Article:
Prosecutors are shocked by the use of rape-kit DNA for other crimes probes
SAN FRANCISCO (AP), -- A shocking claim by the San Francisco District Attorney that California crime labs use DNA from victims of sexual assault to investigate unrelated crimes stunned prosecutors across the country. Advocates said this practice could impact victims' willingness to come forward.
District Attorney Chesa Bodin stated that he was made aware of the "opaque" practice last week by prosecutors who found a report in hundreds of pages of evidence against a woman charged with a felony land crime. These papers refer to DNA samples taken from the woman in a 2016 rape investigation.
Boudin read the report at a Tuesday news conference. He said he couldn't share it due to privacy concerns. However, his office gave permission for the San Francisco Chronicle access to the documents. According to the newspaper, the victim was linked to a burglary that occurred in late 2021. This was based on a routine search of a crime lab database at San Francisco Police Department. The Chronicle reported that DNA taken from the same laboratory was used to match the victim.
Boudin claimed that someone from the crime lab informed his office that the practice was standard. Rachel Marshall, Boudin’s spokeswoman said that Mark Powell, crime lab director, was the person who told him this.
An email sent Wednesday by The Associated Press asking for comment from Powell was not returned.
San Francisco Police Chief Bill Scott stated that his department is currently investigating. He will end the practice if he discovers that his department uses victims' DNA for investigating other crimes.
A spokesperson declined to comment on Wednesday about when the investigation's results could be expected. Scott said that he would likely address the allegations Wednesday at a meeting of the Police Commission.
Although there are strict regulations regarding DNA collection and analysis at the federal and state levels, dozens of local police departments across the U.S. have created their own DNA databases to track criminals.
It is not clear if that was what happened in San Francisco's crime lab or if that was what Boudin meant by referring to as a typical practice.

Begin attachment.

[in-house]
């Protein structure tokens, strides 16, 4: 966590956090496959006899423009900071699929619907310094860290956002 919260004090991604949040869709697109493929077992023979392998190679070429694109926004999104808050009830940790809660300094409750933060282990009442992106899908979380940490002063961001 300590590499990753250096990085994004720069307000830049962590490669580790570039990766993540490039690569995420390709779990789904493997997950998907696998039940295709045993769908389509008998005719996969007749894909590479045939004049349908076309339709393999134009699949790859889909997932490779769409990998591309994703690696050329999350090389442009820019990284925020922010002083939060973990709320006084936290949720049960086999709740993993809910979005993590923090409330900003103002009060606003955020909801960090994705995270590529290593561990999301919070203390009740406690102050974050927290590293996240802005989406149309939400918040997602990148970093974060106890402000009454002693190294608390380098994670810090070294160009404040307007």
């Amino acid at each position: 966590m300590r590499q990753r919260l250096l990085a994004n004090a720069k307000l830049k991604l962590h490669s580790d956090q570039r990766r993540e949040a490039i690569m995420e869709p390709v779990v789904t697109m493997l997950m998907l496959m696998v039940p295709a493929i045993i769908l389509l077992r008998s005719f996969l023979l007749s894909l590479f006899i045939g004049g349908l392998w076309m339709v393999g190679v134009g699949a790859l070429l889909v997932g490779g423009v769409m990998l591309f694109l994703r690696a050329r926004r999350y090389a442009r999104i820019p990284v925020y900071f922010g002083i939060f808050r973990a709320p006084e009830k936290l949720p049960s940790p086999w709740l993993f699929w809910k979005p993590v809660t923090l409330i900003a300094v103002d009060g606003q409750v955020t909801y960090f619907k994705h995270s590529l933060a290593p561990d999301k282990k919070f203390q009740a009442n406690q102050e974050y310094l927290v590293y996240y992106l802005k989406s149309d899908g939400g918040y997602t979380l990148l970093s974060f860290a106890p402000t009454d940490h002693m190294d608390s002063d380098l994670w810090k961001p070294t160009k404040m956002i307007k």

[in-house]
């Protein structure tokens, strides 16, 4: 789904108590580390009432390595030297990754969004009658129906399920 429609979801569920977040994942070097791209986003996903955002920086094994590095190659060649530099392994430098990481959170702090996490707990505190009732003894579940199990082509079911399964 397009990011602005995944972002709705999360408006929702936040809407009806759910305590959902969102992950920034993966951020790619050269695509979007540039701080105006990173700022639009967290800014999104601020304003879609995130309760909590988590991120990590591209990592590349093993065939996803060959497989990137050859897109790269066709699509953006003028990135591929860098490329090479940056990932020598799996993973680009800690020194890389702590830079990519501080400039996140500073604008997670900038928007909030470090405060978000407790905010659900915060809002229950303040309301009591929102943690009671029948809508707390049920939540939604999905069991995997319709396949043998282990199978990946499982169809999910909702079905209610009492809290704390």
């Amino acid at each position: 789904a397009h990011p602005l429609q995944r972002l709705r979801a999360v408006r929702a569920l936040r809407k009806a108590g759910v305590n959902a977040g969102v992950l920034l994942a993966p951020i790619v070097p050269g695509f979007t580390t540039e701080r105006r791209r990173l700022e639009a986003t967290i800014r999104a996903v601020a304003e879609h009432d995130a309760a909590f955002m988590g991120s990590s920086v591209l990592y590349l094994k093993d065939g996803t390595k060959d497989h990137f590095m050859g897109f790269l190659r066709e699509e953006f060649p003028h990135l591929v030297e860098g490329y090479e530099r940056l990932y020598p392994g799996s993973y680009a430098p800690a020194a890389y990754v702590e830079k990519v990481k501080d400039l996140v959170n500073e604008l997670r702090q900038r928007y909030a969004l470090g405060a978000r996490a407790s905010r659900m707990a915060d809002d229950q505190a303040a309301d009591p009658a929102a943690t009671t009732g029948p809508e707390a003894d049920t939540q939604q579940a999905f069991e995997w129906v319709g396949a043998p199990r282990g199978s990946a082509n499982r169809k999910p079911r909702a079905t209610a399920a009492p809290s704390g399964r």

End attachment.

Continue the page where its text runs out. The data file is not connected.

Jason Kreag, a University of Arizona law professor who studies forensic DNA issues, said that "these databases work in the background without very little regulation or very little light." It doesn't surprise and it's not the first instance. California law allows local law enforcement crime laboratories to maintain their own forensic databases, independent from state and federal databases. These databases can also be used by municipal labs for forensic analysis and DNA profiling. The law is not subject to regulation by the state.
Kreag stated that there may be other situations where DNA from someone is obtained for a particular purpose and then run through an electronic database. One example is that homeowners might submit their DNA to a burglary case in order to be excluded, but this DNA could later be linked to another crime.
"Would a district attorney have stood so strongly in such a case?" Kreag asked. Kreag asked. He replied that he had never heard of a case in which a victim of sexual assault was able to provide DNA.
Many other law enforcement agencies across the U.S. and California resisted Boudin's claim that it was a common practice.
New York Police Department Detective Sophia Mason stated that the agency does not "enter victims' DNA profiles into database or use them for unrelated investigations."
Michel Moore, Chief of Los Angeles Police, stated that the department doesn't do this.
The suggestion was also rejected by the San Mateo, Santa Clara, and Sacramento County district attorneys. Representatives from San Diego Police, the Los Angeles County Sheriff's Department crime laboratory and others also declined to comment.
Oakland law enforcement does not use DNA from victims of sexual assault to investigate other cases, but only in the context of the case.
It's not widespread, as far as I know," stated Ilse Knecht (director of policy and advocacy at Joyful Heart Foundation), which supports survivors of domestic violence, sexual assault and child abuse.
Knecht and others are concerned about the impact on victims of sexual assault, who often feel hesitant to report their experiences to law enforcement. Experts estimate that only 33% of sexual assaults are reported.
There is always the possibility that an accuser's DNA could potentially be used against them, however remote.
Knecht stated, "I believe anyone can understand why survivors would be afraid of reporting after hearing that story."
Nelson Bunn, the executive director of The National District Attorneys Association, stated that he had never heard of DNA crime labs using such DNA. He said that rape-kit DNA should be used only in investigations into sexual assault.
He said that trust would be "eroded" citing the "unfavorable effect of justice for victims sex assault on women."
Boudin's news conferences were not held in a vacuum. Boudin, a progressive prosecutor, is up for recall in June. He has been publicly battling with local law enforcement.
After the trial of Terrance Stangel (a former officer in the police force) began, the clash between his office & the police department grew. He was charged with battery and assault for hitting a man using a baton in 2019. This is the first case of excessive force against a San Francisco police officer on duty.
Scott ended his agreement to cooperate with the investigations by the district attorney into police shootings, in custody deaths, and use of force that results in serious injury earlier this month. This was due to concerns about the office's impartiality.
Boudin denied violating the agreement. The two men have now pledged to renegotiate the agreement with the help of the state attorney General and San Francisco's mayor/city attorney.